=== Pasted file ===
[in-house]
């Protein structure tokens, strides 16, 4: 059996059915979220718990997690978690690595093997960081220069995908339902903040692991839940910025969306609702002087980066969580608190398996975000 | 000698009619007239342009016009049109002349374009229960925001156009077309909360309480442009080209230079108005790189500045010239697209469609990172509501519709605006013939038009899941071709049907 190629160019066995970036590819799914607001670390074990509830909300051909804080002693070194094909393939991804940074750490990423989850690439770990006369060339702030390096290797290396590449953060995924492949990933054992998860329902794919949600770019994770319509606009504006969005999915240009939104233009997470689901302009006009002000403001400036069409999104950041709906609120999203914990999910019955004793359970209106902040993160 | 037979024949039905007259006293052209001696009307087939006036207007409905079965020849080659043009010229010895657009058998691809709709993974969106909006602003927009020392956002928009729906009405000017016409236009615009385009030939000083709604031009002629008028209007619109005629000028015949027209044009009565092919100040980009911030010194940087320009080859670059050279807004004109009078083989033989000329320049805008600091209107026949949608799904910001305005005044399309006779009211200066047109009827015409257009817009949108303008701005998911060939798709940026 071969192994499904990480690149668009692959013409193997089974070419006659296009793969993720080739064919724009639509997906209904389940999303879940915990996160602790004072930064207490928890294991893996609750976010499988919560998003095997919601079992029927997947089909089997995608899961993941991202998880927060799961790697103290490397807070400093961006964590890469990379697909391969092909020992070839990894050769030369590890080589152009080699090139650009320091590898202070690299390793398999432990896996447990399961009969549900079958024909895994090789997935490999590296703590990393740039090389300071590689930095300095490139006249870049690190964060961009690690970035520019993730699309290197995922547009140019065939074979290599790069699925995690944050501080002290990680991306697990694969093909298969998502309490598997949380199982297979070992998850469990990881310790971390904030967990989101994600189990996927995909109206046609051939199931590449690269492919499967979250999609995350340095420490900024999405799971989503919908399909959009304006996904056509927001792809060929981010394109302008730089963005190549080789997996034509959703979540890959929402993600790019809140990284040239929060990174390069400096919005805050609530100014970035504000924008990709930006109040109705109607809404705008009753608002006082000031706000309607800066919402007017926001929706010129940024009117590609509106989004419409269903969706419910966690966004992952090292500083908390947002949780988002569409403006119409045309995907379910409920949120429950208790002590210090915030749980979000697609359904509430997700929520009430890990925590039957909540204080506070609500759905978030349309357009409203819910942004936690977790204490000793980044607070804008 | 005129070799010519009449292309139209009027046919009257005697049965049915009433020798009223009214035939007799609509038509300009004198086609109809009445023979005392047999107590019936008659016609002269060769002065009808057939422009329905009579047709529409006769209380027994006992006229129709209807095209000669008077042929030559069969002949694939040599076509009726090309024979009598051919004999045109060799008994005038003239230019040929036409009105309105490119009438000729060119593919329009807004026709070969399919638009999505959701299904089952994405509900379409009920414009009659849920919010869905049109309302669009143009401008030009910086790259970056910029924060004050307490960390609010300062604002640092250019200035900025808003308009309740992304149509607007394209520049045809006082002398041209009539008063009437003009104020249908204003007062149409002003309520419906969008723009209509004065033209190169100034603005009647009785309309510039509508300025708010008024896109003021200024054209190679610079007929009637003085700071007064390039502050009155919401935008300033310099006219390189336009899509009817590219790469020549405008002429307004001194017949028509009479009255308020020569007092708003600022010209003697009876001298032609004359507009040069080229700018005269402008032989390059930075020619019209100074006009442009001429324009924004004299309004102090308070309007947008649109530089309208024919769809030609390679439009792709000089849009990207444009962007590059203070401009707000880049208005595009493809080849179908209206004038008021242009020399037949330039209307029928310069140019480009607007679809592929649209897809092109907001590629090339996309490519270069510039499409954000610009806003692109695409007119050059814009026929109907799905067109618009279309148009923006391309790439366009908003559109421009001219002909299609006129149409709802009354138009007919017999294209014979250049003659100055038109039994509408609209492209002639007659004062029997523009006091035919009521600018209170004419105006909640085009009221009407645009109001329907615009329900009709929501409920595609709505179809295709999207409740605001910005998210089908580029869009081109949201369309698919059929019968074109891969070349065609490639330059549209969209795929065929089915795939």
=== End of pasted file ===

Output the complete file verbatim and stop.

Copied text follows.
[in-house]
């Protein structure tokens, strides 16, 4: 059996059915979220718990997690978690690595093997960081220069995908339902903040692991839940910025969306609702002087980066969580608190398996975000 | 000698009619007239342009016009049109002349374009229960925001156009077309909360309480442009080209230079108005790189500045010239697209469609990172509501519709605006013939038009899941071709049907 190629160019066995970036590819799914607001670390074990509830909300051909804080002693070194094909393939991804940074750490990423989850690439770990006369060339702030390096290797290396590449953060995924492949990933054992998860329902794919949600770019994770319509606009504006969005999915240009939104233009997470689901302009006009002000403001400036069409999104950041709906609120999203914990999910019955004793359970209106902040993160 | 037979024949039905007259006293052209001696009307087939006036207007409905079965020849080659043009010229010895657009058998691809709709993974969106909006602003927009020392956002928009729906009405000017016409236009615009385009030939000083709604031009002629008028209007619109005629000028015949027209044009009565092919100040980009911030010194940087320009080859670059050279807004004109009078083989033989000329320049805008600091209107026949949608799904910001305005005044399309006779009211200066047109009827015409257009817009949108303008701005998911060939798709940026 071969192994499904990480690149668009692959013409193997089974070419006659296009793969993720080739064919724009639509997906209904389940999303879940915990996160602790004072930064207490928890294991893996609750976010499988919560998003095997919601079992029927997947089909089997995608899961993941991202998880927060799961790697103290490397807070400093961006964590890469990379697909391969092909020992070839990894050769030369590890080589152009080699090139650009320091590898202070690299390793398999432990896996447990399961009969549900079958024909895994090789997935490999590296703590990393740039090389300071590689930095300095490139006249870049690190964060961009690690970035520019993730699309290197995922547009140019065939074979290599790069699925995690944050501080002290990680991306697990694969093909298969998502309490598997949380199982297979070992998850469990990881310790971390904030967990989101994600189990996927995909109206046609051939199931590449690269492919499967979250999609995350340095420490900024999405799971989503919908399909959009304006996904056509927001792809060929981010394109302008730089963005190549080789997996034509959703979540890959929402993600790019809140990284040239929060990174390069400096919005805050609530100014970035504000924008990709930006109040109705109607809404705008009753608002006082000031706000309607800066919402007017926001929706010129940024009117590609509106989004419409269903969706419910966690966004992952090292500083908390947002949780988002569409403006119409045309995907379910409920949120429950208790002590210090915030749980979000697609359904509430997700929520009430890990925590039957909540204080506070609500759905978030349309357009409203819910942004936690977790204490000793980044607070804008 | 005129070799010519009449292309139209009027046919009257005697049965049915009433020798009223009214035939007799609509038509300009004198086609109809009445023979005392047999107590019936008659016609002269060769002065009808057939422009329905009579047709529409006769209380027994006992006229129709209807095209000669008077042929030559069969002949694939040599076509009726090309024979009598051919004999045109060799008994005038003239230019040929036409009105309105490119009438000729060119593919329009807004026709070969399919638009999505959701299904089952994405509900379409009920414009009659849920919010869905049109309302669009143009401008030009910086790259970056910029924060004050307490960390609010300062604002640092250019200035900025808003308009309740992304149509607007394209520049045809006082002398041209009539008063009437003009104020249908204003007062149409002003309520419906969008723009209509004065033209190169100034603005009647009785309309510039509508300025708010008024896109003021200024054209190679610079007929009637003085700071007064390039502050009155919401935008300033310099006219390189336009899509009817590219790469020549405008002429307004001194017949028509009479009255308020020569007092708003600022010209003697009876001298032609004359507009040069080229700018005269402008032989390059930075020619019209100074006009442009001429324009924004004299309004102090308070309007947008649109530089309208024919769809030609390679439009792709000089849009990207444009962007590059203070401009707000880049208005595009493809080849179908209206004038008021242009020399037949330039209307029928310069140019480009607007679809592929649209897809092109907001590629090339996309490519270069510039499409954000610009806003692109695409007119050059814009026929109907799905067109618009279309148009923006391309790439366009908003559109421009001219002909299609006129149409709802009354138009007919017999294209014979250049003659100055038109039994509408609209492209002639007659004062029997523009006091035919009521600018209170004419105006909640085009009221009407645009109001329907615009329900009709929501409920595609709505179809295709999207409740605001910005998210089908580029869009081109949201369309698919059929019968074109891969070349065609490639330059549209969209795929065929089915795939």